Comprehensive Hearing Testing

 

What to Expect

Having your hearing tested is one of the best ways you can protect your overall health. Hearing loss is linked to serious underlying health conditions like heart disease, diabetes, and kidney disease. Even if your hearing loss is not the result of an underlying health condition, treating it will protect against depression, cognitive decline, falls, and more. In fact, because of the im-portance of proper hearing in communication, socialization, and quality of life, protecting your hearing may be one of the most important things you can do to maintain your overall well being and independence as you age!

Audiologic testing is designed to test for hearing loss and other hearing or balance issues. These non-invasive, comprehensive diagnostic tests will give our hearing specialists the information needed to make a diagnosis as well as determine the severity of the condition and the recommended treat-ment.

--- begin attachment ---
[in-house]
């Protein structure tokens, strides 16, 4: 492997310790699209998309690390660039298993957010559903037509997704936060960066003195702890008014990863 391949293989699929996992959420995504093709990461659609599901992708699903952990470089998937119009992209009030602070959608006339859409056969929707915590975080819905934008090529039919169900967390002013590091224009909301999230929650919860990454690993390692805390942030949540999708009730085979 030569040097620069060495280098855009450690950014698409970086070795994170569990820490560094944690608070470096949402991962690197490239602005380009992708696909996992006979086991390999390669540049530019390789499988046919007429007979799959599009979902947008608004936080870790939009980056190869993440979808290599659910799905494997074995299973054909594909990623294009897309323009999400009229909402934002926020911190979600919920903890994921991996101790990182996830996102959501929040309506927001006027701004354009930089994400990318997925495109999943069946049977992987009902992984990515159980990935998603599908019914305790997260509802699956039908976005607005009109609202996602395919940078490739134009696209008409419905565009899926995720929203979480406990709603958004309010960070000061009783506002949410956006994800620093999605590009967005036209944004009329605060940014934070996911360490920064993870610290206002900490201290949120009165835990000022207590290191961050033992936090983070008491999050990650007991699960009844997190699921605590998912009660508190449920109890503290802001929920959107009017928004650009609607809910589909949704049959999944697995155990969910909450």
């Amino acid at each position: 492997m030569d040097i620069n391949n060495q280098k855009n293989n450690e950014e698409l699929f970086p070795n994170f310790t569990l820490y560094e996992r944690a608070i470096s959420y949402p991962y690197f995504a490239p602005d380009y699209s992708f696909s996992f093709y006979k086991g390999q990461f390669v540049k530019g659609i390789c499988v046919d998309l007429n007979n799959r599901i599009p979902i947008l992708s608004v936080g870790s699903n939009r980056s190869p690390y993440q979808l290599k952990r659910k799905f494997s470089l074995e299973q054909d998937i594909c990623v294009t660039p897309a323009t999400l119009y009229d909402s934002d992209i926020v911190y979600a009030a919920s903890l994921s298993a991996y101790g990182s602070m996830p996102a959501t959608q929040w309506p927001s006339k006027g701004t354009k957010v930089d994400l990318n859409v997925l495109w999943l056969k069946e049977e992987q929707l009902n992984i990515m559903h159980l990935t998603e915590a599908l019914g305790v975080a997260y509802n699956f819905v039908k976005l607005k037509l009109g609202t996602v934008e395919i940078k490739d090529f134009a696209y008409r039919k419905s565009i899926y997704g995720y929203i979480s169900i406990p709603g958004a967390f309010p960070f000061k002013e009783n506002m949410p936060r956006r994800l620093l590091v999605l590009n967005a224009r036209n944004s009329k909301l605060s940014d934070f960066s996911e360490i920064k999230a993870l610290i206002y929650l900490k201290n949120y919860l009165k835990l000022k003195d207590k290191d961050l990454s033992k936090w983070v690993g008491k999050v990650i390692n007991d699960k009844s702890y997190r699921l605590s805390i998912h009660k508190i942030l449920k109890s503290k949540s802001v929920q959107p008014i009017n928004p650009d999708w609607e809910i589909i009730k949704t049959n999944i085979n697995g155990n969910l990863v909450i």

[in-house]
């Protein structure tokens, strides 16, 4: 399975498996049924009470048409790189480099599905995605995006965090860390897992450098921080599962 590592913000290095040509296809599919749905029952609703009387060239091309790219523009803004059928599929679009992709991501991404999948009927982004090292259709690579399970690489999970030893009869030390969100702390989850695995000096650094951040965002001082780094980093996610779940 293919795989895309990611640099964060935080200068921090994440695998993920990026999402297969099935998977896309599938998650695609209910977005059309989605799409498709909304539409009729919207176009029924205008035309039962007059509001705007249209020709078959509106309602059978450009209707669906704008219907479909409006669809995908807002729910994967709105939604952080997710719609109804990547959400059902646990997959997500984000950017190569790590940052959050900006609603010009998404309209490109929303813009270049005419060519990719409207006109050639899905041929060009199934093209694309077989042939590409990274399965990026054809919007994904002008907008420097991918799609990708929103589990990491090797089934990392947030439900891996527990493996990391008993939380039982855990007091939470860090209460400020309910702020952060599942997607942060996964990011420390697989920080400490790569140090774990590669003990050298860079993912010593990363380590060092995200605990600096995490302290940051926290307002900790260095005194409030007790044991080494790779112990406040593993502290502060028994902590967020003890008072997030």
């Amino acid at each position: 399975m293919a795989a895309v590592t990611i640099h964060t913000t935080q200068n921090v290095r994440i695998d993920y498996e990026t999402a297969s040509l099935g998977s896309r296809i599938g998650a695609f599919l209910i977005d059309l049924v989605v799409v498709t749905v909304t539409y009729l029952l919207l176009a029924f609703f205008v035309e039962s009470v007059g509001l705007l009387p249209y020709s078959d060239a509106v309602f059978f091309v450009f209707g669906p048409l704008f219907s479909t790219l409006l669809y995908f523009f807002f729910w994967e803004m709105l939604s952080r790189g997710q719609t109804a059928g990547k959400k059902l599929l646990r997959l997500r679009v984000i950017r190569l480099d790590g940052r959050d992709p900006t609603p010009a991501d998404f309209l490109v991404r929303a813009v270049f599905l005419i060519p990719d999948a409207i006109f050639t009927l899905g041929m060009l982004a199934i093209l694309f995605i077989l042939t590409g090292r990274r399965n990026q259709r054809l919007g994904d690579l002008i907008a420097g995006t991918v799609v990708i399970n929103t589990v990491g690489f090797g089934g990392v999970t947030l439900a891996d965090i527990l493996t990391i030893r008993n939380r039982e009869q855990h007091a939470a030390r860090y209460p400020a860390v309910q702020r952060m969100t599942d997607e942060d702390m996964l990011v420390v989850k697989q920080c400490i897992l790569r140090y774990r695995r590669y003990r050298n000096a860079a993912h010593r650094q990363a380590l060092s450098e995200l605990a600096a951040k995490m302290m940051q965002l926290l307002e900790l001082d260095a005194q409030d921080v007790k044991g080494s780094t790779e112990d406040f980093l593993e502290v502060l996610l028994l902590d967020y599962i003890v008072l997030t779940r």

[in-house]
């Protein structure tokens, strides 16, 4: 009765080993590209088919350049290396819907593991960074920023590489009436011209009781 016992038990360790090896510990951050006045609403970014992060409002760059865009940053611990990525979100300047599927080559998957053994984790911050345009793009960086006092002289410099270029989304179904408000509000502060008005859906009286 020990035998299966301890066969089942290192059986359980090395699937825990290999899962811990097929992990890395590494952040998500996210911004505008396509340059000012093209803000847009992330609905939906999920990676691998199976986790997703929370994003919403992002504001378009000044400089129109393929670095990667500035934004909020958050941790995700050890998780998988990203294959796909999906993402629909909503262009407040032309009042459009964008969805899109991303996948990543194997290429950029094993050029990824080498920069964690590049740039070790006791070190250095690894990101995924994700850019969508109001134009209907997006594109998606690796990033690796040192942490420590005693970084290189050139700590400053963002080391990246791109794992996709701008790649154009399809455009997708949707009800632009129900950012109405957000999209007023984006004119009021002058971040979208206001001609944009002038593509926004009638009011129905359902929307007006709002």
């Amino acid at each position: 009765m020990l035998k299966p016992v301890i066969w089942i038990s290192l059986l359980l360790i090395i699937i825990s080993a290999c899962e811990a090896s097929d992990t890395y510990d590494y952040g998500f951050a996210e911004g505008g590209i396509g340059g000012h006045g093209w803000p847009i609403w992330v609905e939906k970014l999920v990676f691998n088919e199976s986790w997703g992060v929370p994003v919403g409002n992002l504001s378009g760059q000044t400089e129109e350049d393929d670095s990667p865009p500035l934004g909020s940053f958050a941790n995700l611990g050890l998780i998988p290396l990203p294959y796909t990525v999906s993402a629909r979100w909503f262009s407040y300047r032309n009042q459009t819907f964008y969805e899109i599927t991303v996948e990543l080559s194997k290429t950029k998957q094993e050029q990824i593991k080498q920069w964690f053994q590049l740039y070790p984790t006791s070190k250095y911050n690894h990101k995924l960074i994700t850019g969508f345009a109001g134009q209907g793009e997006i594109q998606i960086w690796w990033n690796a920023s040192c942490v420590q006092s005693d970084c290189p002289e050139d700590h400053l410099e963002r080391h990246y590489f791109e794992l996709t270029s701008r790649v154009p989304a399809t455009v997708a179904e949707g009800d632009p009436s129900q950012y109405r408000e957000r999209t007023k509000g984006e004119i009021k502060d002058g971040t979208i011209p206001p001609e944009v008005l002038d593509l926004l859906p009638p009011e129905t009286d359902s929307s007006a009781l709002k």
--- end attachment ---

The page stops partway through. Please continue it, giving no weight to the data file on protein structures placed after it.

In most cases, you’ll see the audiologist for testing before you see the doc-tor.

Your comprehensive hearing testing may include:

Diagnostic audiogram
While the name may sound intimidating, this is a non-invasive hearing test that involves listening to different sounds at specific frequencies (between 250 and 8000 Hz —the threshold necessary to understand speech. Audio-grams may also test your ability to comprehend words you hear through the headphones.

Tympanometry
This test examines the function of the eardrum and middle ear. A tympa-nometer device is inserted (painlessly) into the ear canal, where it creates air pressure changes and measures the body’s response. You’ll need to re-main quiet and still and refrain from speaking or swallowing during the test. If hearing loss is due to fluid buildup, earwax, or a perforated eardrum, this will be indicated in the results of the tympanogram.

Otoacoustic Emissions (OAE) Testing
OAE testing assesses how well the inner ear (cochlea) is functioning.